Teachers and the Digital Shift: Are your Staff up to Speed?
With the whole world suddenly using double bandwidth, how are your staff holding up with the WFH move?
No matter which way we look at things, the digital world is having a massive impact on how we teach. The longer lockdowns and blended learning continue for, the longer the tech we rely on to deliver lessons with is likely to evolve.
While this is a given part of the job for your Millennial staff, any baby boomers still working in the teaching industry might be finding it difficult to keep up. Even older Millennials, those who grew up in a pre-internet era, can find it hard to adjust.
Unfortunately, the only way to get around the digital shift as an education establishment, is to properly implement a good regime of staff training. Education Training is essential at the moment, when so many of our lessons are being delivered in the living spaces of our students.
Today, we want to discuss a few signs that your staff aren’t managing the digital shift, quite as well as you may have thought.
- Signs that Staff aren’t Coping with Online Education
We may think it is obvious when staff need an extra nudge of help, but not all teachers speak out when they need assistance. Some will depend on their students to guide them, and some will work it out all on their own.
However, the world of teaching takes all sorts. Some of us will try to cover up our shortfalls in fear of losing our jobs – especially in the current climate. With that in mind, we have put together a list of ways you can spot staff that need extra time learning, without having to insult anybody.
- Set and Maintain Clear Goals
Identifying areas where you staff need extra training is made easier when you set and maintain clear goals for them to work towards. Any that aren’t quite keeping up with the digital processes of the job role can then be easily identified. Don’t single them out in front of others and approach staff with additional needs on their own level.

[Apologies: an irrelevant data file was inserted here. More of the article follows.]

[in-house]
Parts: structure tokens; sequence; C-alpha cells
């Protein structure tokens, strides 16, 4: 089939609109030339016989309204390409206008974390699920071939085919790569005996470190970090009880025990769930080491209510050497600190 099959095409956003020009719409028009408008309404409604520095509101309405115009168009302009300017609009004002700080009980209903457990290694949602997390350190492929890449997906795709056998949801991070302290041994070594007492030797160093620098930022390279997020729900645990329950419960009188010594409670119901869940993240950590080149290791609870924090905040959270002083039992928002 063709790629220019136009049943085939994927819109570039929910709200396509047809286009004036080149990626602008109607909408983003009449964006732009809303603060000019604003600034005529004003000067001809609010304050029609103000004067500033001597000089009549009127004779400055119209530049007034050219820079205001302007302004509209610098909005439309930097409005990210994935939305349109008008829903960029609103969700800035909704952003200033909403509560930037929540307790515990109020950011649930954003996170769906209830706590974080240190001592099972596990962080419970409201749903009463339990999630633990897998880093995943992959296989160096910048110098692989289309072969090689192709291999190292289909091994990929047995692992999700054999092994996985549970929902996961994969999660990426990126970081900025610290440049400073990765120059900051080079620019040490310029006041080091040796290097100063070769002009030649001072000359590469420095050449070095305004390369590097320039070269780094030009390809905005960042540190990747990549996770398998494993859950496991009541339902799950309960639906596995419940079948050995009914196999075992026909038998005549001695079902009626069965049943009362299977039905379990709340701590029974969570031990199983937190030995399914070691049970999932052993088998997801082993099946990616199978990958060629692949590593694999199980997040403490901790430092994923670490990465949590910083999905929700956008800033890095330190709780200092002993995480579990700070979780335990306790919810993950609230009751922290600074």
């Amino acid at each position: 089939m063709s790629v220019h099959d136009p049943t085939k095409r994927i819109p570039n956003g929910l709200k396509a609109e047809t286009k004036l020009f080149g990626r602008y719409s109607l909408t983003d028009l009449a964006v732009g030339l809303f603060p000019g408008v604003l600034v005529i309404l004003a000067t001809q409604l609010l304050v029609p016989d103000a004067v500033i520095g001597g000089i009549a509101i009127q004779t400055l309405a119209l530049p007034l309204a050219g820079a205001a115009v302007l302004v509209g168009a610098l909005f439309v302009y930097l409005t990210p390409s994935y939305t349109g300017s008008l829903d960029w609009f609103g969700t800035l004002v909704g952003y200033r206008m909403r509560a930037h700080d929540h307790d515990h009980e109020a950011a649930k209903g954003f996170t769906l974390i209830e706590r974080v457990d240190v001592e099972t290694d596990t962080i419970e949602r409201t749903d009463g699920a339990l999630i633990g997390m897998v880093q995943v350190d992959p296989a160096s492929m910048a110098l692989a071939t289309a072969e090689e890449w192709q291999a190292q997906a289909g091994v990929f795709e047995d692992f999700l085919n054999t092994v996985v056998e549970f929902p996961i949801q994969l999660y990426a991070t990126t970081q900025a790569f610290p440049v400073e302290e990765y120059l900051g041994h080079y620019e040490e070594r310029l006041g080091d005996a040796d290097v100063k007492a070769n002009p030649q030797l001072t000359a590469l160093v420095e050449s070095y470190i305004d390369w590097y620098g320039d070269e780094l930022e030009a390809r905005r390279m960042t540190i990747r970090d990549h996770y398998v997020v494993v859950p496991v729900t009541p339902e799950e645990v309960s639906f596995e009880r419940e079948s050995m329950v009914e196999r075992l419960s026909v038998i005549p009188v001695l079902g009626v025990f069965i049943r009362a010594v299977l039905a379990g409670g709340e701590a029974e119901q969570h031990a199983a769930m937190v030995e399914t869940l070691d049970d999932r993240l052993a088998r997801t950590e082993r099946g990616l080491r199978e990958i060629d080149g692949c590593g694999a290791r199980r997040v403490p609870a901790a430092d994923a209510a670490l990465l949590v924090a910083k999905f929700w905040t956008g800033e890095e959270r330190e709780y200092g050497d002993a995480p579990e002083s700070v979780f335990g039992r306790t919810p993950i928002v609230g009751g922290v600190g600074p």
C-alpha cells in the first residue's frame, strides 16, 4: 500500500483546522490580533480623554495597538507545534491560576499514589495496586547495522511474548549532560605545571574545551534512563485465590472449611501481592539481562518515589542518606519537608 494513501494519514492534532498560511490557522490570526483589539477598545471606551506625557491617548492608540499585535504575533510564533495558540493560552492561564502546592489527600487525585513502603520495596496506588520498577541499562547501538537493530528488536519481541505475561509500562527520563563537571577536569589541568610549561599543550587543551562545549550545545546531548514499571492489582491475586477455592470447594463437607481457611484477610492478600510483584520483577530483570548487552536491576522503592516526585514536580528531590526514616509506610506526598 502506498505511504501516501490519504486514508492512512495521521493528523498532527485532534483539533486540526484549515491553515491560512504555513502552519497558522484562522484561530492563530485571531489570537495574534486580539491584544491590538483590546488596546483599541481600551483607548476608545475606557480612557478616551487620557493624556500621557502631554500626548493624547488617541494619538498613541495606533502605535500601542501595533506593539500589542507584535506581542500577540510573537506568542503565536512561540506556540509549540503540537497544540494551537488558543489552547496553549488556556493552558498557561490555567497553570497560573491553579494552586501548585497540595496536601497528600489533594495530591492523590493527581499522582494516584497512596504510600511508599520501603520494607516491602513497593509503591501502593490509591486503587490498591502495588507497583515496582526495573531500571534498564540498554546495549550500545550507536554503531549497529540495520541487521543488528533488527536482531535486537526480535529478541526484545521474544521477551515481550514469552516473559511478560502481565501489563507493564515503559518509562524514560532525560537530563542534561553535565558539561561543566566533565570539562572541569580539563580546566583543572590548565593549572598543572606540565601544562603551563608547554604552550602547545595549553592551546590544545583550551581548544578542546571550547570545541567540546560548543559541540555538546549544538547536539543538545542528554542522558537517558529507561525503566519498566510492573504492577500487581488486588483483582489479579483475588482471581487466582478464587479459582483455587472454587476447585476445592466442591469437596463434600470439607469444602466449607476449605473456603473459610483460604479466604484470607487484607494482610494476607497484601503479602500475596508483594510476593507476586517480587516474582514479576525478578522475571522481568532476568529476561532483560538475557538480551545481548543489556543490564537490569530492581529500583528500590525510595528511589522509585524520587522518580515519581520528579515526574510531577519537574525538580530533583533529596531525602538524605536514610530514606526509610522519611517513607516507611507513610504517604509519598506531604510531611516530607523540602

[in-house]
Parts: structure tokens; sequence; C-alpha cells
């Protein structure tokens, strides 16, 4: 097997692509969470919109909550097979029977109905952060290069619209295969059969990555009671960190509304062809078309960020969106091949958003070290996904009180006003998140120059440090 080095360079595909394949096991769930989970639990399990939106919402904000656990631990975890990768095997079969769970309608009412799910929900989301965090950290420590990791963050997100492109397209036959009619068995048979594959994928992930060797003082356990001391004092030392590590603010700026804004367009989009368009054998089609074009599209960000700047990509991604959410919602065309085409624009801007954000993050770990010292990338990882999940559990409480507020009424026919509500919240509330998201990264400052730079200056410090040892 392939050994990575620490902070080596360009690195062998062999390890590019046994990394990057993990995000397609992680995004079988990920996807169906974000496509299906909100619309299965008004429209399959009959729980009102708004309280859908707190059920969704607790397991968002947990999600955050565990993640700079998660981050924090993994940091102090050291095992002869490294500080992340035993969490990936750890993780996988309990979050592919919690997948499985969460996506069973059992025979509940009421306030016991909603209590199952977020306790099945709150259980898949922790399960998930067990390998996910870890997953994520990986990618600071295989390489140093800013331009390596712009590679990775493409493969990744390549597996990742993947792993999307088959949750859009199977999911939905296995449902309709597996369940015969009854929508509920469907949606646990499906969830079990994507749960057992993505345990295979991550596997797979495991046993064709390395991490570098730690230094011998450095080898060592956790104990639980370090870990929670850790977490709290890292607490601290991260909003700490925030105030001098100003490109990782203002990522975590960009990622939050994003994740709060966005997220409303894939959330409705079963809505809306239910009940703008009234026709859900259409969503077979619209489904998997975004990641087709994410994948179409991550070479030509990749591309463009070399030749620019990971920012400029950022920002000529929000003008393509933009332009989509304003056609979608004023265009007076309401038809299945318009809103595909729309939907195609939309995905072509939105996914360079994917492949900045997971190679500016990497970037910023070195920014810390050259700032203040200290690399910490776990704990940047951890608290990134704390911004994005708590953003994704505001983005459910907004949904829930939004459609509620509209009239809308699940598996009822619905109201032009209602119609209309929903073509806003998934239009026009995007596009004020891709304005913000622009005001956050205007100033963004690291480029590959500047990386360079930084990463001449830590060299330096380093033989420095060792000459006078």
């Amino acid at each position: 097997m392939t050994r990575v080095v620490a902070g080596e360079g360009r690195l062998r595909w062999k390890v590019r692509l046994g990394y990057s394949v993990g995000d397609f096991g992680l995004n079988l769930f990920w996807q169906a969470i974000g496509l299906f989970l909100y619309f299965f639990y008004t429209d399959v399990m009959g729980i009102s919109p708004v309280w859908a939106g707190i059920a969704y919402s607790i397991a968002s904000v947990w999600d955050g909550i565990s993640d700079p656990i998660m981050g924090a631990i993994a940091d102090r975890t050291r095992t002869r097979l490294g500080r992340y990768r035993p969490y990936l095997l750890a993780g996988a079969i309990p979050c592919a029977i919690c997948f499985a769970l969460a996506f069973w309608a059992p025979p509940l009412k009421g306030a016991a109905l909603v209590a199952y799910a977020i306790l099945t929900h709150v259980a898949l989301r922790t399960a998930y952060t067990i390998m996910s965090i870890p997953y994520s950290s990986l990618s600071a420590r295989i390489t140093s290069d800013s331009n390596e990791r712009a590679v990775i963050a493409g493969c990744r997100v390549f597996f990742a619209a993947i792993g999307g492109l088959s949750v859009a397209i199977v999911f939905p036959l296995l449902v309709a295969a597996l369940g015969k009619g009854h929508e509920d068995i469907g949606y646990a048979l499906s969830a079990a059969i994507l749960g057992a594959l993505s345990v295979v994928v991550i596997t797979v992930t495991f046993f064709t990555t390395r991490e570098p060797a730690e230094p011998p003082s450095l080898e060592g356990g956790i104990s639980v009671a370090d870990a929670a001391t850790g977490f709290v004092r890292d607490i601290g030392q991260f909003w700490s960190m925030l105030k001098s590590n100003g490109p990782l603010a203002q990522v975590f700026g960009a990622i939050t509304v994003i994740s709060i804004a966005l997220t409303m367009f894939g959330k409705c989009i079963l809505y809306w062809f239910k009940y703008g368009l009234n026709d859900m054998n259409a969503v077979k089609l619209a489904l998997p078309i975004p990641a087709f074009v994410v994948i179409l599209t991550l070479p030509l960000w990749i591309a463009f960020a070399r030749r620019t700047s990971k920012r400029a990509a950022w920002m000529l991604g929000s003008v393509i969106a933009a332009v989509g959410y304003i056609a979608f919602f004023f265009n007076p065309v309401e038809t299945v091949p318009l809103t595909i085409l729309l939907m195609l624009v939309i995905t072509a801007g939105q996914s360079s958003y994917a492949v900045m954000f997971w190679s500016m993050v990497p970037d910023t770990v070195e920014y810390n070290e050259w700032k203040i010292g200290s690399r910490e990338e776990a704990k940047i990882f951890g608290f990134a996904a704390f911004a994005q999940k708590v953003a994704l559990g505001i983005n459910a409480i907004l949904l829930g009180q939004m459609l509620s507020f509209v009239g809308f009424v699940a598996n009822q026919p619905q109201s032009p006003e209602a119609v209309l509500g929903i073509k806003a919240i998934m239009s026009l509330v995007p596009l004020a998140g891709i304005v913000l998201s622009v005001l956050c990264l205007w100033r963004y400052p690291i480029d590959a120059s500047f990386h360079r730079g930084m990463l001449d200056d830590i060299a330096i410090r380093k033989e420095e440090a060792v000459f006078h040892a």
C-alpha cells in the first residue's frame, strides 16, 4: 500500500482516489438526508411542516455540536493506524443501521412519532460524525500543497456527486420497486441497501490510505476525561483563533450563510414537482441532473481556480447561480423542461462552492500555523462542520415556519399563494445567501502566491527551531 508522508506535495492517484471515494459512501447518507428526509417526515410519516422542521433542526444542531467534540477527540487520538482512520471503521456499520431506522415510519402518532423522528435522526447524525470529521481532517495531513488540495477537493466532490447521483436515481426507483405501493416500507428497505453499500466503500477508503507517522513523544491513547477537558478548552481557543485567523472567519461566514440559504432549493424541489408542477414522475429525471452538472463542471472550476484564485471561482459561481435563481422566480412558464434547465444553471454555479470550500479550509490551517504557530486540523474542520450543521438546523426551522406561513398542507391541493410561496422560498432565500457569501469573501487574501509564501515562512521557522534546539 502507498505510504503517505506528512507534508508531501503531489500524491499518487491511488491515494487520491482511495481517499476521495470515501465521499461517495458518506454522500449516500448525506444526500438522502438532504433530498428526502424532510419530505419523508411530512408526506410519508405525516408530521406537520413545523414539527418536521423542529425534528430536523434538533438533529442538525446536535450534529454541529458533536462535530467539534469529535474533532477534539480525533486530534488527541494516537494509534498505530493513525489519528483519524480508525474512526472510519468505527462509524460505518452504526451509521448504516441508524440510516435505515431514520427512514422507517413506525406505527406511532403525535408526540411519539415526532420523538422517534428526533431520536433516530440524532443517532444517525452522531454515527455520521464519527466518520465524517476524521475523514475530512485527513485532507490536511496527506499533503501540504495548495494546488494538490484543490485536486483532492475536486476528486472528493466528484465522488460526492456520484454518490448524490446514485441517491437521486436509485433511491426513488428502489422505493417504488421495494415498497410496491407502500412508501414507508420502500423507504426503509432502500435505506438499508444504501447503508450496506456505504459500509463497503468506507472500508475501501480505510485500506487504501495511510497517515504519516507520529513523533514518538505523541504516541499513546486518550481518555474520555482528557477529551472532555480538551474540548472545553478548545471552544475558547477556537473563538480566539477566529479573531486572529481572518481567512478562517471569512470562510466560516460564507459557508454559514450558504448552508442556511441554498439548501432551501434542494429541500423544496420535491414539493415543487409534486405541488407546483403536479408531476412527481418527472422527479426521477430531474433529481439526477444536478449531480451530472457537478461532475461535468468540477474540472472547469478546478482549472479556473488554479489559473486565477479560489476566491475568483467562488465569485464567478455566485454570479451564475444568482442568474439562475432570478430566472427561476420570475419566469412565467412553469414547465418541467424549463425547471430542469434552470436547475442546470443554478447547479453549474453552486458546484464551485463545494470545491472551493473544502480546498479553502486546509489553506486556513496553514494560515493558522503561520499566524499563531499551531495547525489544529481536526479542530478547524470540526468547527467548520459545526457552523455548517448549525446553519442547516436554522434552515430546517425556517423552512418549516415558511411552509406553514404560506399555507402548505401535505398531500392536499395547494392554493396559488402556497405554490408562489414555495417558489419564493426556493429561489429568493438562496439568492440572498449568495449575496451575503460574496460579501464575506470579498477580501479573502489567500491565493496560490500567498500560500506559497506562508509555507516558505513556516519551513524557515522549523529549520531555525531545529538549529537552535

For digital training, this might mean encouraging each tutor/teacher to set up and run a 20 person zoom class for 40 minutes. If they struggle to set it up without additional support, this might then be identified as a key area of improvement which training can help with.
- Ask Questions
Another tactic for identifying staff with performance issues in the education sector, is to ask them questions. Better yet, ask them to set something up for you and give them a deadline. Maybe you need a lesson plan in Cloud storage so you can access it immediately – but you need it overnight.
In this case, the questions asked or tasks assigned don’t need to be time-consuming or difficult. If the member of staff voices a worry about how long it took them, or if they haven’t fully met your expectations, this could be an area of concern.
- Individual Meetings
Don’t expect that your employee will come to you for help. In these times, particularly, many staff are experiencing what has been termed as “Covid-19 Burnout”. This is the name given to the sustained stress and anxiety levels we have all been living under this last year. When those level get overwhelming, we call it burnout.
Video chats once a week can help you spot the signs of Covid-19 Burnout, and other stress-related issues, too. It reduces isolation in the remote teaching sector, and keeps everyone in the loop. It’s also reassuring to the employee, who finds value in being cared for in this way.
- Spotting Struggling Employees should be easier
If you have paid attention to the points contained within this article, you should feel a little better about being able to spot both training needs, and any potential mental health crises that are on the horizon. Happy tutors mean happy students… and happy students are something we all could use more of right now.